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Found 22 results

  1. I have recently bought a Orion Starshoot Autoguider. I downloaded phd 2, eqmod and ascom stuff. After a small research I found out my mount (exos 2 gt) doesn't support computer acces without firmware upgrade and fancy cables but I have the st4 port so it shouldn't be a problem. In phd I choose camera as Starshoot Autoguider and mount On-Camera. Aux mount and AO are both none. My wiring is one cable to pc from camera and another to st4 port from camera. When I started looping I selected the star with no problem. I choosed the one star alignment option from my hand controller and after centering the Archturus in the middle of view I pressed ok and it was successfull. I started guiding and after a while I get the error: RA calibration failed star didn't move enough.
  2. Hi, I am after some fairly basic advice on getting started with autoguiding. My set-up is as shown in my signature and the Atik One 6.0 with the integrated Off Axis Guider and Atik GP is a pretty new bit of kit which I have had some success with normal guiding, and I am keen to try out Autoguiding (which I have never tried before). Now, I will get onto asking for advice on using software later, but my first question is how do I set things up in terms of connecting the camera / computer / mount to one another? Atik One 6.0 Camera to the OAG Atik GP is via a MiniUSB cable, Ok with this . Atik One 6.0 Camera to the Laptop is pretty obvious (standard USB cable). Now I am lost; how do I connect the Laptop to the Mount. Here is a picture of the guide Port on the mount:- Can someone please give me a link to what cable I would need to connect the Laptop to this Port (I assume that this is what I need to do). Once I have achieved this, I will follow up with what software is best to use for Autoguiding (PHD or the supplied Artemis Capture software via the Tracking function). Thanks in advance, Dave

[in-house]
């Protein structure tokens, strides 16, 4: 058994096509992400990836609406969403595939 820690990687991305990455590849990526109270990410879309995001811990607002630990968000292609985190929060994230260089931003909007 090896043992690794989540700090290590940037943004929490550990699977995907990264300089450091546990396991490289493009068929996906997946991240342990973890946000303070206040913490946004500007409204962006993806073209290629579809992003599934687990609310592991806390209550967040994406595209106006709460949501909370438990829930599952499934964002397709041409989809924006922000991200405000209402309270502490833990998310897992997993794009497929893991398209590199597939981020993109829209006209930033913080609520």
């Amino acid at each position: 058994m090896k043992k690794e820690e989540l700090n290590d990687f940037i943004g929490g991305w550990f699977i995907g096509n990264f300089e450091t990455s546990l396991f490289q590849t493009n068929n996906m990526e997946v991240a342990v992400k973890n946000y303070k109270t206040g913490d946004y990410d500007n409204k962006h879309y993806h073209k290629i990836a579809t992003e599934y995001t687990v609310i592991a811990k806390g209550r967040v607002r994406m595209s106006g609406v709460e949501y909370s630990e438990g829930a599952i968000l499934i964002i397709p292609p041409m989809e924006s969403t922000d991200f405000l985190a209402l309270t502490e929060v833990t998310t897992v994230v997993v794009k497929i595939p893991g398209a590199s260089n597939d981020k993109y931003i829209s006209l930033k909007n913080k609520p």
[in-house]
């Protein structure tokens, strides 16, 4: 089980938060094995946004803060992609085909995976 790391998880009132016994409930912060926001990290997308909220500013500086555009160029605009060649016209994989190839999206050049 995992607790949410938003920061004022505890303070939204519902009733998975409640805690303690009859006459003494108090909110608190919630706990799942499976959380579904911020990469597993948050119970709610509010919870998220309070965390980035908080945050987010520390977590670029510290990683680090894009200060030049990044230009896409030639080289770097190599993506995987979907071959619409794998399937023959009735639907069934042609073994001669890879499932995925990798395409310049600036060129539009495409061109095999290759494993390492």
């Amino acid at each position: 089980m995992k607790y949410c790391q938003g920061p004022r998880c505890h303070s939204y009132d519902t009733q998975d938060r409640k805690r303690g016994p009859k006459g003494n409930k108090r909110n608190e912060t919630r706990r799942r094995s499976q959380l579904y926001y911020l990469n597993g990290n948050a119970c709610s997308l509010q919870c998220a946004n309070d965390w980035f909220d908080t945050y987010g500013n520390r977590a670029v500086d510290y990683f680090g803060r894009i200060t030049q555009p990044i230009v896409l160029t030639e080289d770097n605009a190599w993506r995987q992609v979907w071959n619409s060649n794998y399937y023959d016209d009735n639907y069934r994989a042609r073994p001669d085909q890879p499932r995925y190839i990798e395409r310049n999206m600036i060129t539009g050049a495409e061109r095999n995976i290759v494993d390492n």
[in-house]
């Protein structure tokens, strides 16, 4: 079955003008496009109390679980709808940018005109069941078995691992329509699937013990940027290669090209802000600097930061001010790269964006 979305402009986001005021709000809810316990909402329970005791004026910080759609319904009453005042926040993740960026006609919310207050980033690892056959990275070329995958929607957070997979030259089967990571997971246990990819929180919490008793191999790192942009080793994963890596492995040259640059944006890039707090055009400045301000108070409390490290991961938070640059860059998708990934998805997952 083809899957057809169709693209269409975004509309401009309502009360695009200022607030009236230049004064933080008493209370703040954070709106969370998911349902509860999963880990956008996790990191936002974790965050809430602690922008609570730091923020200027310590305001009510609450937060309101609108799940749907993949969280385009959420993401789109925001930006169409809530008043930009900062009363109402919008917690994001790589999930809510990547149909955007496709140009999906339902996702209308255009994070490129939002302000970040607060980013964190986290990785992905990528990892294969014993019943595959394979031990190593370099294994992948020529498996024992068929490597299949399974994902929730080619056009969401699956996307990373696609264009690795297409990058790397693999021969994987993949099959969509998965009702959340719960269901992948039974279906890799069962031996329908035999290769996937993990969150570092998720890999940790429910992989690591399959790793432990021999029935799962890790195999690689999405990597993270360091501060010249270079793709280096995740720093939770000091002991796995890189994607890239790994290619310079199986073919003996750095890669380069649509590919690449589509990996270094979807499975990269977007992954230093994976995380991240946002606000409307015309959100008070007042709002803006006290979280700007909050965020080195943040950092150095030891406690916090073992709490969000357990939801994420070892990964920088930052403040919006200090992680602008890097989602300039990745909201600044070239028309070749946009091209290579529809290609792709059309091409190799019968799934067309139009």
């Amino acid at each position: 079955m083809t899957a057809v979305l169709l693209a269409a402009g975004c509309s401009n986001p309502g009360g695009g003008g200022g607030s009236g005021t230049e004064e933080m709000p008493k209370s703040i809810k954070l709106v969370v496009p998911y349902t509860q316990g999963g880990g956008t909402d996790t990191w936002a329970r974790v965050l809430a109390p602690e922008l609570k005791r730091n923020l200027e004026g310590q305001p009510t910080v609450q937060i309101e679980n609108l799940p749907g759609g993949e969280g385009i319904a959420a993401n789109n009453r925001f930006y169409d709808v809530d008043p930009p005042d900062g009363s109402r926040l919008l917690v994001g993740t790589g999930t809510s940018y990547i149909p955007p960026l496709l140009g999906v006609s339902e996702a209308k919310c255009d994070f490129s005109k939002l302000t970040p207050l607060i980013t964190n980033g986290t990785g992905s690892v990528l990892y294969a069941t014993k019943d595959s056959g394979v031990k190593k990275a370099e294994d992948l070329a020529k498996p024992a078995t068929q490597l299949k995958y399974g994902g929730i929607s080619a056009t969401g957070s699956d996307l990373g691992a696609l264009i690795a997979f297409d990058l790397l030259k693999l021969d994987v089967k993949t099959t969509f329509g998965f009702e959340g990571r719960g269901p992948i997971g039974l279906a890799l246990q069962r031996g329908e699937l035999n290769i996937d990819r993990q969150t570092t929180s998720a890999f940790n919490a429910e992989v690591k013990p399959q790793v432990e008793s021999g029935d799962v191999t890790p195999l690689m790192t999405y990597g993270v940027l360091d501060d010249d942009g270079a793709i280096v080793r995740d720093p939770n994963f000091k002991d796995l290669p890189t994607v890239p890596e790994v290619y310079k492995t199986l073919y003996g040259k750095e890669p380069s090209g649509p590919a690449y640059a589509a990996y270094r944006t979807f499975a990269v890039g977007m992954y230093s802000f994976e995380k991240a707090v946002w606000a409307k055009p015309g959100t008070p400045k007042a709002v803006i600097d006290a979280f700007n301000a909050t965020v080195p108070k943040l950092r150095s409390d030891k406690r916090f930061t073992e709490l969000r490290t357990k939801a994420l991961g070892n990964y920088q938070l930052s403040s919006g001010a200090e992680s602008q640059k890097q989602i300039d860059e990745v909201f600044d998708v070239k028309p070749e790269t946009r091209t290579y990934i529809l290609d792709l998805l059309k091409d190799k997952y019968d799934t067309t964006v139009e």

3. I currently have a Skywatcher Star Adventurer Tracking mount. I am looking at options to improve my accurate exposure time. My first option is autoguiding. What is an effective autoguiding solution for the Star Adventurer? Or am I better off completely upgrading to a Celestron Advanced VX without an autoguiding solution?
  4. My current setup for astrophotography is an eq5 pro mount with a 200p telescope, using a canon 1000d camera, I’ve been looking at what I could upgrade to improve my astrophotos and my top priority is getting a light pollution filter and it in the middle of a city. But next I’m torn, between getting an autoguiding system and getting a new mount (heq5 or neq6 if I could find one used) I recognise I will need both eventually it’s just about which to get first. I’m that respect if I were to get the auto guider first, I would probably have to find a different way of mounting it because of the weight limit, I found a old thread that referenced mounting the autoguiding system to the counterweight bar which would not increase the weight, I see a few problems with this but for the sake of saving the weight I figure it’s a good idea. Im not sure what autoguiding kit I would get but I’ve seen that the st80 is highly regarded and probably a Astro ccd around the £150 mark. Any advice on which to get first for my setup would be appriciated and what mount and autoguiding system that is advisable. Thanks in advance.